Budget Calculator

Use this budget calculator to plan estimated expenses based on income. Just enter your income (annual or monthly) and this budgeting tool will calculate the conventional spending amounts based on normal percentage ranges. These ranges were determined by cross referencing the Consumer Expenditure Survey from the U.S. Bureau of Labor Statistics against various personal finance guru recommendations.

You can then create a household budget worksheet to use as a reference point for creating a budget.

Your personal budget will vary within these percentages based on personal preferences and income level. For example, lower incomes will have higher percentages for necessities like food. Higher incomes will have larger percentages for pension and insurance but lower for food.

This calculator works great in tandem with the expenses calculator here to compare these suggested allocations with your actual spending.

Finally, if this calculator helped you the please share a like, tweet, or +1. Thanks for your support!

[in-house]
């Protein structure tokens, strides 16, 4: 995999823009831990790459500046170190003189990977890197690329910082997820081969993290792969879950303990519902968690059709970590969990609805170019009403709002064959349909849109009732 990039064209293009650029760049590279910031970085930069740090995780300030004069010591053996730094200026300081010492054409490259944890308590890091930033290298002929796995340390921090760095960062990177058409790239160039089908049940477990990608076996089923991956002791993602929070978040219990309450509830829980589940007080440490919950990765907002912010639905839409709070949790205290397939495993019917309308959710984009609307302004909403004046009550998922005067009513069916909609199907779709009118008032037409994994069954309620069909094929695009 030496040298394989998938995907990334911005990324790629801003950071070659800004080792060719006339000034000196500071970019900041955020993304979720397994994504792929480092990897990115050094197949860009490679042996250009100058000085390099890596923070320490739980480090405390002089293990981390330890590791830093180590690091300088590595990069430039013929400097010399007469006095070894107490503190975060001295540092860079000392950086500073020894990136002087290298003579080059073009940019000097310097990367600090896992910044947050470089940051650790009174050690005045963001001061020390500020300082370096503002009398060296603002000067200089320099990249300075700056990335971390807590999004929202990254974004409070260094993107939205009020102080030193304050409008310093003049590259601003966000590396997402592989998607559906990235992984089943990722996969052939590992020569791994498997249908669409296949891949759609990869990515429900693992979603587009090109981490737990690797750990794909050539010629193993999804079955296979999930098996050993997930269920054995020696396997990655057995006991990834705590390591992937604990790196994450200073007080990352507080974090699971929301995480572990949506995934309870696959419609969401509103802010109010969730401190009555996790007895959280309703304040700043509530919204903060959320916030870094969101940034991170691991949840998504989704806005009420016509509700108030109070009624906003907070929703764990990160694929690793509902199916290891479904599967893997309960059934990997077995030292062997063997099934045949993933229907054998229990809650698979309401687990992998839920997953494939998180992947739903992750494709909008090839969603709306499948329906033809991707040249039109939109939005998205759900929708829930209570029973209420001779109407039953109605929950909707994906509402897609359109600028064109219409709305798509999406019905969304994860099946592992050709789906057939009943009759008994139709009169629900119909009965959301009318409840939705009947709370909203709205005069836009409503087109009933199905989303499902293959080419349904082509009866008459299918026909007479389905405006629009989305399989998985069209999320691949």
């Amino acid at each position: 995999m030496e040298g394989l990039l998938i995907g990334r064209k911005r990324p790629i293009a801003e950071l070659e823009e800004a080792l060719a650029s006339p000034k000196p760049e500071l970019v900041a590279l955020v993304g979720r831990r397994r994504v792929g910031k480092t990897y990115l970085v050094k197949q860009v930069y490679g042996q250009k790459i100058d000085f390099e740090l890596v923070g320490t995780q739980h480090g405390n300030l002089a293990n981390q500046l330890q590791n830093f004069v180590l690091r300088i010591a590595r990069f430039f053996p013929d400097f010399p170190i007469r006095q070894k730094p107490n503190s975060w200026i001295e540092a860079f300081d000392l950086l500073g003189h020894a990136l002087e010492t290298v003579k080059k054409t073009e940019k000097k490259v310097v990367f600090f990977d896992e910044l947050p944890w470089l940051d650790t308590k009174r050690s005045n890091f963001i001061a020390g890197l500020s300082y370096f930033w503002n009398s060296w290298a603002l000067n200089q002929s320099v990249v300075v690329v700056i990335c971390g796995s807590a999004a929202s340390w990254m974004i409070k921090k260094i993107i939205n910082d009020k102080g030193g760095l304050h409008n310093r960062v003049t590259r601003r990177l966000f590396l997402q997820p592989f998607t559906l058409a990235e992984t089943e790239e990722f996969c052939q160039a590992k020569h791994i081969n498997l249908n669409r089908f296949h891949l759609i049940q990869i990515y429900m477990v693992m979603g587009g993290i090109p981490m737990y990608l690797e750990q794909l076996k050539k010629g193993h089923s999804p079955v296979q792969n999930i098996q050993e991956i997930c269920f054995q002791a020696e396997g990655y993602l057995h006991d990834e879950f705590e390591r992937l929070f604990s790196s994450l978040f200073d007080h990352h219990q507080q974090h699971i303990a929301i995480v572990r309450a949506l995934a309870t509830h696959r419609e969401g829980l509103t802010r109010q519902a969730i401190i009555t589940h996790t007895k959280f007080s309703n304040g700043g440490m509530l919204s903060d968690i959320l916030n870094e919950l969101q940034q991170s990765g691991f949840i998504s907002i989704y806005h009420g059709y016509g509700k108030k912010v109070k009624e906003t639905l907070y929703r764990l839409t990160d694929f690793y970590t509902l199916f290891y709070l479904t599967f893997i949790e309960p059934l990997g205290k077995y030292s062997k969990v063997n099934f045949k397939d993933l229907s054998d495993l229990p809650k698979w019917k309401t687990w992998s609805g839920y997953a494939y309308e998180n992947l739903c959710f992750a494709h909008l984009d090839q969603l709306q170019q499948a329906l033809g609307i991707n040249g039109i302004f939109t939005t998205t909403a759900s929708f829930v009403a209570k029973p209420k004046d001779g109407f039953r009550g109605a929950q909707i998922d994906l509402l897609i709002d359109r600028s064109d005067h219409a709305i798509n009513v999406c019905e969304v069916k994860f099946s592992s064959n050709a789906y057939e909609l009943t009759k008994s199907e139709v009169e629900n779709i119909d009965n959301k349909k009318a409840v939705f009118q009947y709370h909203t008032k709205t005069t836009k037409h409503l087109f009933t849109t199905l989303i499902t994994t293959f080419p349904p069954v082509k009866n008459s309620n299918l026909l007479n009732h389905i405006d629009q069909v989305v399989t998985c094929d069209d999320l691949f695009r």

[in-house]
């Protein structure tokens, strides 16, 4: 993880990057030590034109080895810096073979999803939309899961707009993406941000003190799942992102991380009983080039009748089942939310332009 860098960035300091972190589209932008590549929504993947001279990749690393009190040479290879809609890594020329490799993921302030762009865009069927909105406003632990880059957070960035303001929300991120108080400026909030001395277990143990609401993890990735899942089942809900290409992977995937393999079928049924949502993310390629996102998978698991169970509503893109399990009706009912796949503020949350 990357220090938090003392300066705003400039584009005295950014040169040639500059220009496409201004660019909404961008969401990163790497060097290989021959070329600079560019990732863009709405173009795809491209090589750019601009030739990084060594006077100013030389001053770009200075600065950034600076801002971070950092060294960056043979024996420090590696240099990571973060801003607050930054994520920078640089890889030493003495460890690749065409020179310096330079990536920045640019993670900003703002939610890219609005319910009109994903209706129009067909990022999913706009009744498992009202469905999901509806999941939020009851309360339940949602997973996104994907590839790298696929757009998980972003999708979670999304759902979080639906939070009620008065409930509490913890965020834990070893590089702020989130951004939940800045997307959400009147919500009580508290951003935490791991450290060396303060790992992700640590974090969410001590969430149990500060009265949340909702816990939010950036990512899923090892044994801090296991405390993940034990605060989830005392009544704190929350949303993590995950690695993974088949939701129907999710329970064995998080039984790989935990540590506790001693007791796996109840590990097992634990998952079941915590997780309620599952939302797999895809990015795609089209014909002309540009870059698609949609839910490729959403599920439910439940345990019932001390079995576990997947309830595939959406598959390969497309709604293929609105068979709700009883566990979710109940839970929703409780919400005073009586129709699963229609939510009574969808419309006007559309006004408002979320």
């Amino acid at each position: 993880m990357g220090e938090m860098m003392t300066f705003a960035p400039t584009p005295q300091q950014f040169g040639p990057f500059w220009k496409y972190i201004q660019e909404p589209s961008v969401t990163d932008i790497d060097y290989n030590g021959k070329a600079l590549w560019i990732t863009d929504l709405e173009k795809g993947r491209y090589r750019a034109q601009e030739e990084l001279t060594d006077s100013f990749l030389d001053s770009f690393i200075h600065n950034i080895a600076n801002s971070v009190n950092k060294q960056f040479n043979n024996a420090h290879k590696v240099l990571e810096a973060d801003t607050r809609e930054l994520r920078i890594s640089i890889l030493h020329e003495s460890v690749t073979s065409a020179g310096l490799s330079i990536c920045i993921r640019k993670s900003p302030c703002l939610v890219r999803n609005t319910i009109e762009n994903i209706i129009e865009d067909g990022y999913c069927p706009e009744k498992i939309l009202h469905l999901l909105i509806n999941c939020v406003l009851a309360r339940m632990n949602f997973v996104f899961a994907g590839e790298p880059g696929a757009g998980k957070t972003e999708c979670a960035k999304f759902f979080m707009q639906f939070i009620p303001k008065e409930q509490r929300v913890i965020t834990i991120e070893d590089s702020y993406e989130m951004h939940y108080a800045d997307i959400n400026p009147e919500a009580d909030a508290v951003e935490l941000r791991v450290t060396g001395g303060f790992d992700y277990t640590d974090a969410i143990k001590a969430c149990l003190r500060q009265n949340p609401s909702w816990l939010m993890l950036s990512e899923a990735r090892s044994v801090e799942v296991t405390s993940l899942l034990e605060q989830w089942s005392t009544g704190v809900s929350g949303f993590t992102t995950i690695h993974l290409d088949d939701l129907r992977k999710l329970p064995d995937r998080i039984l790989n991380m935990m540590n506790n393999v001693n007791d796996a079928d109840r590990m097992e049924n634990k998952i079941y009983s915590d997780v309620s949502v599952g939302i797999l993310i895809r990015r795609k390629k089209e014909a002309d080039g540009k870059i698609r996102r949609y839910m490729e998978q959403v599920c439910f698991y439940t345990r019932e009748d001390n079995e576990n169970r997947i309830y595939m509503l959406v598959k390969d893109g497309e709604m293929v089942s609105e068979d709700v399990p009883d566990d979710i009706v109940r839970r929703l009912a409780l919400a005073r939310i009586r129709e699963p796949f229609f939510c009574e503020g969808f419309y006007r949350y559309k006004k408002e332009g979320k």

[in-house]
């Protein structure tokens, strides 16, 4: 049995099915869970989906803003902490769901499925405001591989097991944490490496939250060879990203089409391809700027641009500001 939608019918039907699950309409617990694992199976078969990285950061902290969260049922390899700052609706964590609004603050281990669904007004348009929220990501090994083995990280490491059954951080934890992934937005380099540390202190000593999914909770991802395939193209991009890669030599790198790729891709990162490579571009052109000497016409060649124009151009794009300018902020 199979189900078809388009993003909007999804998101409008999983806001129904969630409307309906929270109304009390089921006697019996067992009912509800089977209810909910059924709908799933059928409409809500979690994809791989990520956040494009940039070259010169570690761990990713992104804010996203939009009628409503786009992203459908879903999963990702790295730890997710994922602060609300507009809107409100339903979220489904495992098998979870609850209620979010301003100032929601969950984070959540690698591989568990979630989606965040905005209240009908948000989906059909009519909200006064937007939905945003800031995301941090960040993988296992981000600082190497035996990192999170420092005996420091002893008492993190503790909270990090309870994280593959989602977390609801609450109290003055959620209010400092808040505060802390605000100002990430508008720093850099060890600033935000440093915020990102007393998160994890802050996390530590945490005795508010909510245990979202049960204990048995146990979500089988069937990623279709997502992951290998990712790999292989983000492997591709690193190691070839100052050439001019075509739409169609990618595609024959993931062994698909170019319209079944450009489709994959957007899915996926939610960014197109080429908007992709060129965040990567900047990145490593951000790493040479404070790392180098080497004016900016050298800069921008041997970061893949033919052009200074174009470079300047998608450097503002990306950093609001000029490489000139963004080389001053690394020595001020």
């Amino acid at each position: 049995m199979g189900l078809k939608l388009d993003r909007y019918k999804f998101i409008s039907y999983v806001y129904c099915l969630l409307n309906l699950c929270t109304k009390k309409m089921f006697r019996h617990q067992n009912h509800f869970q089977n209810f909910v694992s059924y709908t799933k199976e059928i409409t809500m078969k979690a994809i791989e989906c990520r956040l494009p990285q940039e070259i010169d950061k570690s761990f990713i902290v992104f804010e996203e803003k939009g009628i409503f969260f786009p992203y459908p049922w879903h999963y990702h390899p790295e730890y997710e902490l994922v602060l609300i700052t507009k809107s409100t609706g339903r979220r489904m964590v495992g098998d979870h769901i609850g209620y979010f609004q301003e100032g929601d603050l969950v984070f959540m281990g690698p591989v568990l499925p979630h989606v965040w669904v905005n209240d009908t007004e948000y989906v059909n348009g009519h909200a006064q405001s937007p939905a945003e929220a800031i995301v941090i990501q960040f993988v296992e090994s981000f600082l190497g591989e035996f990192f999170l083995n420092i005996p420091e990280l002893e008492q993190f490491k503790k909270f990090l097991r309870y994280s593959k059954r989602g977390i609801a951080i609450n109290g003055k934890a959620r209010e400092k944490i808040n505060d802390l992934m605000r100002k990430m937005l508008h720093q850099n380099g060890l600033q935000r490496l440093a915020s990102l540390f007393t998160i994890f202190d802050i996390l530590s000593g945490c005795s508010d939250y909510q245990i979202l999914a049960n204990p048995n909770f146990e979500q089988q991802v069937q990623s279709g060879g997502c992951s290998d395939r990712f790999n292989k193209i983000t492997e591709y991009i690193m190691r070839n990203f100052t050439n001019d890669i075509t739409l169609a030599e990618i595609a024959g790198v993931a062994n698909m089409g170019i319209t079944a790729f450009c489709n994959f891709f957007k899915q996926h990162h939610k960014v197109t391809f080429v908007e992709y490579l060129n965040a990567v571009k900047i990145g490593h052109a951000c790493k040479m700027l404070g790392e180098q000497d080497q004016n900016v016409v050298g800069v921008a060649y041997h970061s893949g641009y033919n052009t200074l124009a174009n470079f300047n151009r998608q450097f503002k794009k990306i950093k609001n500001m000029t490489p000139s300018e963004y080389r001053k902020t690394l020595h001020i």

Enter your net-income (annual or monthly):
Expense Range Low End High End
Pension & Insurance 10-15%
Miscellaneous 5-10%
Housing 25-35%
Utilities 5-10%
Food 5-15%
Transportation 10-15%
Clothing 2-7%
Medical/Health 5-10%
Personal 5-10%
Recreation 5-10%
Debts 5-10%


How To Start Saving And Control Spending Using A Budget

Do you ever wonder where all your money goes?

Is there more month than money to pay for it?

If this is your scenario then the Budget Calculator can help you take control of your money and get your savings back on track.